Cherie Harder: We’re running out of time, but there’s one more question that we will ask of you, and this comes from Hannah who asks, “What habits have you developed personally or would recommend to be a faithful presence in the public square?”
Bill Haslam: You know, the first two things that always come to my mind are the same habits for being faithful in the public square as is being faithful in business or medicine or education or anything else is: there has to be some devoted time of your day where you’re setting aside to pray and read and learn and listen. And that looks different for everyone. But I just don’t know how we grow in intimacy with God without that time that’s devoted and committed. That’s first.
The second is, for me, it’s always been about the people who have— who I’ve been able to be in intimate association with. Obviously it helps being married to Crissy. She can— when I was in the middle of a campaign, there was nobody better to give me feedback, both political and personal. But also, beyond that, I had a group of guys that we met every Friday morning at 6:30 for 20 years. Every Friday morning they pulled into my driveway. And so when I first started thinking about running for mayor, they were the ones that said, “I think you should think about that. We’ll pray about it with you.” And the same thing with governor. And they’re the same ones, though, at times, who would pull me aside and say, “Hey, Bill, that’s not you.” I would do something or say something, and they would be the ones that go, “I understand, but that’s not you.” And so, for me, those groups of people who are around you, who are for you, whether you win or lose, that they’re for you, not for you as an elected person or as somebody in the public arena.
Cherie Harder: What a gift those friendships are. Well, Governor, thank you so much. And in just a moment, I want to give you the last word. But before we do that, just a few things to share with all of you watching. First, immediately after we conclude, we’ll be sending you a survey and we’d really appreciate it if you’d fill it out. We read every one. We take the council and the feedback to heart, and we use it to try to make each of these ever more valuable and rich. And as a special incentive to doing so, anyone who does fill out one of those feedback forms will get a free Trinity Forum digital Reading of your choice. There’s lots of different topics that pertain very much to the conversation we have just had, including City of God by St. Augustine, Children of Light, Children of Darkness by Reinhold Niebuhr, Politics, Morality, and Civility by Vaclav Havel, as well as Democracy in America by Tocqueville with an introduction by Senator Ben Sasse. So we hope that you will take advantage of that. And we really do appreciate your feedback.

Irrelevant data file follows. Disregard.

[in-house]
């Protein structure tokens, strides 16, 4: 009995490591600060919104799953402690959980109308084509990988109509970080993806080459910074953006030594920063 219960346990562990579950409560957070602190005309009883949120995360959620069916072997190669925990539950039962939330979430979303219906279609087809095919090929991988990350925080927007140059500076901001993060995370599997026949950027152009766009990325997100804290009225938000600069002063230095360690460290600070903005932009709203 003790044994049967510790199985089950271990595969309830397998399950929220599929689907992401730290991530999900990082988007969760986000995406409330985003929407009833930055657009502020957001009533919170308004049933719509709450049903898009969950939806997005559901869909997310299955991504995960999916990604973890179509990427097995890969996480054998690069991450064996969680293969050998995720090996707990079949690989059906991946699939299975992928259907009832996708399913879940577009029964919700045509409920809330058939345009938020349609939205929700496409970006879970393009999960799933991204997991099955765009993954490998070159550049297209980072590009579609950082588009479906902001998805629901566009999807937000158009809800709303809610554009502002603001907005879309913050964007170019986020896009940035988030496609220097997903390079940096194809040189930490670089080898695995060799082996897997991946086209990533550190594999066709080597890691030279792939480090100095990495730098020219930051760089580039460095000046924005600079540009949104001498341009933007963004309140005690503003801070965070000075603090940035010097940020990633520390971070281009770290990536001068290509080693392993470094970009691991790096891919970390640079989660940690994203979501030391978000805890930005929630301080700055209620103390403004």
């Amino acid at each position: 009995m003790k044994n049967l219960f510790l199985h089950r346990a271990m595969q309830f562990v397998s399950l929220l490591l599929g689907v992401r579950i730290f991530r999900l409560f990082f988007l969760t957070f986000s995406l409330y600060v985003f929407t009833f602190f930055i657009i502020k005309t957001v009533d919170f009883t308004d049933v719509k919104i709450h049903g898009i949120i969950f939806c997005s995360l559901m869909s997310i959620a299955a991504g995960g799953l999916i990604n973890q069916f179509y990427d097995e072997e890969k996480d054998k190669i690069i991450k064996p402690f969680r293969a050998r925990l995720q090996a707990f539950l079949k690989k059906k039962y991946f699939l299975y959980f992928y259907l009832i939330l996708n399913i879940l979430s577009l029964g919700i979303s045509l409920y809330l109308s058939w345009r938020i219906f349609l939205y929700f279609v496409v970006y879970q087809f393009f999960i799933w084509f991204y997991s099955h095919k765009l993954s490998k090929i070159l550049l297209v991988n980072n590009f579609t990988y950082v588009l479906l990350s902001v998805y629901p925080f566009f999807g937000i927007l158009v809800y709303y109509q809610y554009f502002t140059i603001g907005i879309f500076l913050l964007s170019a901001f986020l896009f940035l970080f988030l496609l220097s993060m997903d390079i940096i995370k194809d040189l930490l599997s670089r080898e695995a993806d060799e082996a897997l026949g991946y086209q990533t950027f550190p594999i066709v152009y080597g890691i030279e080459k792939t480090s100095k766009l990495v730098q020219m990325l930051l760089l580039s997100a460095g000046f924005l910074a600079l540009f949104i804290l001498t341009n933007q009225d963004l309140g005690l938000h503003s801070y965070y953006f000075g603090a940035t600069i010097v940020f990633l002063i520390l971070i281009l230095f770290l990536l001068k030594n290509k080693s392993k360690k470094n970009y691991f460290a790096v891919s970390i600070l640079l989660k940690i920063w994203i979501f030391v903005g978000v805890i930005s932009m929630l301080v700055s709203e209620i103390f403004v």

Cherie Harder: In addition, we will be sending around to everybody who registered an email tomorrow with a video link, as well as other suggested readings and resources. If you want to read more deeply on some of the topics that have been discussed, we hope that you will do so, and we hope that you will share this video with others and start a conversation about some of the ideas that have been discussed today.
Cherie Harder: In addition, we want to invite you to join the Trinity Forum Society, which is the community of people who help make the mission and the programs of the Trinity Forum, such as this one today, possible. In addition to helping us with that mission, there are many benefits of joining the society, including a subscription to our quarterly Trinity Forum Readings, our daily list of “What We’re Reading” curated reading recommendations, our podcast series, and many others. And as a special benefit for those of you who joined today or with your gift of $100 or more, we will send you a signed copy of Governor Haslam’s new book, Faithful Presence: The Promise and Peril of Faith in the Public Square. So I hope that you will avail yourself of that invitation. And then as we close out our time together, Bill, I’d love to give you the last word.
Bill Haslam: Thanks, Cherie. And thanks for the honor of doing this. And to so many friends whose names I saw scrawled across, thanks for joining us. I’ll borrow from Paul’s words as we close. I know a lot of us are just frustrated and exhausted by the whole experience of the public square. But I would again borrow Paul’s words to “therefore be steadfast, immovable, always abounding in the work of the Lord, knowing that your work is not in vain.” Thanks.
Cherie Harder: Thanks so much for joining us. Thank you to all of you who are watching today. Have a great weekend.